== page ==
On a quick glance at the hospitality industry, it may appear that building a hotel brand in India across budget and mid-premium segments could be a difficult task. The reason is obvious- the presence of Oyo that rules the roost in the sector with the financial backing of Softbank. The hospitality company founded in 2013, already has raised over $250 million and amidst cutting a staggering $1 billion funding round from SoftBank Vision Fund, WeWork and others.
Nevertheless, a couple of competitors are not bothered about Oyo’s deep pocket. One of them is Treebo. Unfazed by the competition and size of Oyo, the Bengaluru-based company has been charting out its own story.
After fixing the basic fundamentals of budget accommodation such as providing better customer experience and winning the trust of consumers as well as hoteliers, Treebo is doubling down on its growth this year. “We have added 170 new properties this year and will add 100 more by the end of this calendar year,” told Siddharth Gupta, co-founder, Treebo, to Entrackr.
Driving growth in full stack model like Treebo is not as easy as the marketplace model. Since it onboards hotels on a franchise model and exclusively sell their inventory, convincing hotel owners requires significant effort and time.
“Of course, it was difficult in initial days. However, we have devised a standard process that reduces time and amount of effort in adding new hotels,” explains Gupta. He points out that unlike the aggregation model, Treebo has to take care of every node in the network not network as a whole.
Besides delivering consistent experiences to guests, Treebo also has to assure minimum occupancy to hotels. “We bring new properties only after factoring existing and forecasting demand based on historical data. It helps us to avoid sitting on idle inventory,” says Gupta.
Roping in auto-drivers to Paanwallas as booking agents
Treebo generates about 50 per cent demand from the offline channels including corporate, travel agents and unorganised stakeholders such as an auto driver, paanwallas and tauts. While corporate contributes 40 per cent of overall booking via offline, travel agents generate remaining 10 per cent.
The company claims to book about 2,40,000 rooms every month. Given that Treebo charges about 2,100 (including taxes) per room, it generates about Rs 48 crore in revenue on a monthly basis.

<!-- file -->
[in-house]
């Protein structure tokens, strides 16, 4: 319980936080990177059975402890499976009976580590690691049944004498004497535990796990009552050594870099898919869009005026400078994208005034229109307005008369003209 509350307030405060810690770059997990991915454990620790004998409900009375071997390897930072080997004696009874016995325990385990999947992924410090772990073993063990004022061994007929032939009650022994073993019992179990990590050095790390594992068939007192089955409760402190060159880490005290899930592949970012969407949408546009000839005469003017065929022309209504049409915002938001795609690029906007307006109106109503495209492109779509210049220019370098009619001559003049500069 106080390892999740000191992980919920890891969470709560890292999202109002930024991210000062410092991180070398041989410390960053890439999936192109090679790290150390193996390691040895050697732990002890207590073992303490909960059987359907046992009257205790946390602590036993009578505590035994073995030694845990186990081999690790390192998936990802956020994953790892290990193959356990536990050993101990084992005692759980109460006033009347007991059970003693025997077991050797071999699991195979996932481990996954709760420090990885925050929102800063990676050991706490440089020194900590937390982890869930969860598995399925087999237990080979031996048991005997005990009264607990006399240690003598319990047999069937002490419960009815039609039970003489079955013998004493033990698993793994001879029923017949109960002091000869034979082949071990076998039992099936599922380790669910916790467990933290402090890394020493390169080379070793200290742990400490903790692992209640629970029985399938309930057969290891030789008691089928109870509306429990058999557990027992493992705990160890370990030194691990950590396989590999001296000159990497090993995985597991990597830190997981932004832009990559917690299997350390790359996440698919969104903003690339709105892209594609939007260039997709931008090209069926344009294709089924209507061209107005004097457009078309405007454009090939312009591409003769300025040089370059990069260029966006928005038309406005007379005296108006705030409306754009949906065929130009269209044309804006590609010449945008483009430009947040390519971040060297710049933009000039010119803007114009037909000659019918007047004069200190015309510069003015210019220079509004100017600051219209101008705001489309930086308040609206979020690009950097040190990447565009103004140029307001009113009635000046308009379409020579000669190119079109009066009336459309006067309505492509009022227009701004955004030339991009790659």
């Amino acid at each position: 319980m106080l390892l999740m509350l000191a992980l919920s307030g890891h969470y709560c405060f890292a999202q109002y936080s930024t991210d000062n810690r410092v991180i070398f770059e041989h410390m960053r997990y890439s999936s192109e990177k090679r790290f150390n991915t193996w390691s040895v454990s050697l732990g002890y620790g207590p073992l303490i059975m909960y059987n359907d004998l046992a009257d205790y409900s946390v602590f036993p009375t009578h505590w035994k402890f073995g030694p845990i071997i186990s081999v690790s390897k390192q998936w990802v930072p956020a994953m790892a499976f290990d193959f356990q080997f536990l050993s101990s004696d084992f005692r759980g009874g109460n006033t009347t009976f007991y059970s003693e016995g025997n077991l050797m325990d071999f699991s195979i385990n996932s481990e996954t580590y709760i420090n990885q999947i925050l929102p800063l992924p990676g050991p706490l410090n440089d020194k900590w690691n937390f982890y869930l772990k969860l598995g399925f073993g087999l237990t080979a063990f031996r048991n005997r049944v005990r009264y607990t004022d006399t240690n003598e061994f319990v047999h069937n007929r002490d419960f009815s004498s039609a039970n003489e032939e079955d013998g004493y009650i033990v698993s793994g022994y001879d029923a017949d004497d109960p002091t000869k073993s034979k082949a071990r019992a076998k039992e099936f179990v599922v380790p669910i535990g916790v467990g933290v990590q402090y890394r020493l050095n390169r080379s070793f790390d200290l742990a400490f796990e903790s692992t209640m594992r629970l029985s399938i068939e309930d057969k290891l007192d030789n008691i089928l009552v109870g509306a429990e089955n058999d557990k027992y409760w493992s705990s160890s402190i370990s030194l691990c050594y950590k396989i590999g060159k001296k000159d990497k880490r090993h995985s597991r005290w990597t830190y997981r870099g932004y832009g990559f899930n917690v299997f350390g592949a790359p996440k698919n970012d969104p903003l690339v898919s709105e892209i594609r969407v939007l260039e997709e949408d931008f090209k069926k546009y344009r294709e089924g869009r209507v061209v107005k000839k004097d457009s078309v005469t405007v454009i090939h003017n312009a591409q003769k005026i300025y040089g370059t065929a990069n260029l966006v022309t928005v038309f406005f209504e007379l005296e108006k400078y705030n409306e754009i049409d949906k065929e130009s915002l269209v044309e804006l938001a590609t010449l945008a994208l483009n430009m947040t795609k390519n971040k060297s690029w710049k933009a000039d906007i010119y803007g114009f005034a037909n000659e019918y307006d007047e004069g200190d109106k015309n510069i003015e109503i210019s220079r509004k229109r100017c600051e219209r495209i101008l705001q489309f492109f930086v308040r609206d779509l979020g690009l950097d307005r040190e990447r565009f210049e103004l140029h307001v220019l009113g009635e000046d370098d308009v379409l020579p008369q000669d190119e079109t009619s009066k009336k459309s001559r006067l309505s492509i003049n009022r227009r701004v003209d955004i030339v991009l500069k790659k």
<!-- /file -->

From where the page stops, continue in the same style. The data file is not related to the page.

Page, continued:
On contrary, Treebo had reported a 10X jump in revenue to Rs 20.6 crore in FY17 from Rs 2.3 crore in the preceding fiscal. Meanwhile, net loss ballooned to Rs 73.5 crore from Rs 25.1 crore during the same period.
Recently, the company has started roping in unorganised stakeholders such as auto-rickshaw and cab drivers, individual agents and small shopkeepers. “In many tourist centres as well as tier II and III cities, such offline elements drive a significant amount of last minute booking. We want to tap them as they often help customers with their travel bookings since many of these customers do not make prior bookings,” adds Gupta.
It offers a separate lite weight app ‘Hero’ to these offline agents. The app allows those working agents for Treebo to set commission on top of actual price point.
Before signing the contract with hotelier Treebo asks them to improve certain operational aspects including interior. However, many don’t have the capital to execute these renovations. “We have partnered with NBFCs and banks. They fund the credit requirement for hoteliers and we pay them back from the hotel accounts,” says Gupta. This essentially highlights that Treebo has an asset-light model.
As we said in the beginning, building a hotel brand in the budget and mid segments has turned difficult because of Oyo’s financial muscle. Since this space is so unorganised and mired with insufficient supply, several players can prosper. After delisting from largest OTA MakeMyTrip, likes of Treebo and Fabhotels have been facing issues from the demand side.
Entrackr’s sources indicate that MakeMyTrip used to drive about 30 to 40 transactions for Treebo and Fabhotels. Undoubtedly, delisting must have inflicted severe injury to their usual business. MMT delisted the duo as Oyo made a comeback on its platform. Delisting Treebo and Fabhotels were one of the many conditions from Oyo side.
Nevertheless, Treebo claims to have brought back lost demand (post delisting from MMT) quickly. Recently, Paytm also had re-launched hotel vertical, and listed Treebo as well as Fabhotels as partners. The SoftBank-backed company is expected to fetch a decent demand for them.
Treebo’s approach appears different from Oyo and Fabhotels as it follows the asset-light model. Providing renovation and cash flow credits are also a sort of unique offerings to hoteliers. On the lines of e-commerce, the budget hotel segment is large and will accommodate multiple players.
Unlike several other segments in the online space, hotels brands would take many years from now to evolve as winners. It’s a long haul game. While Oyo has an access to unlimited capital and hence in domineering position, it would be interesting to watch how Treebo creates space for itself.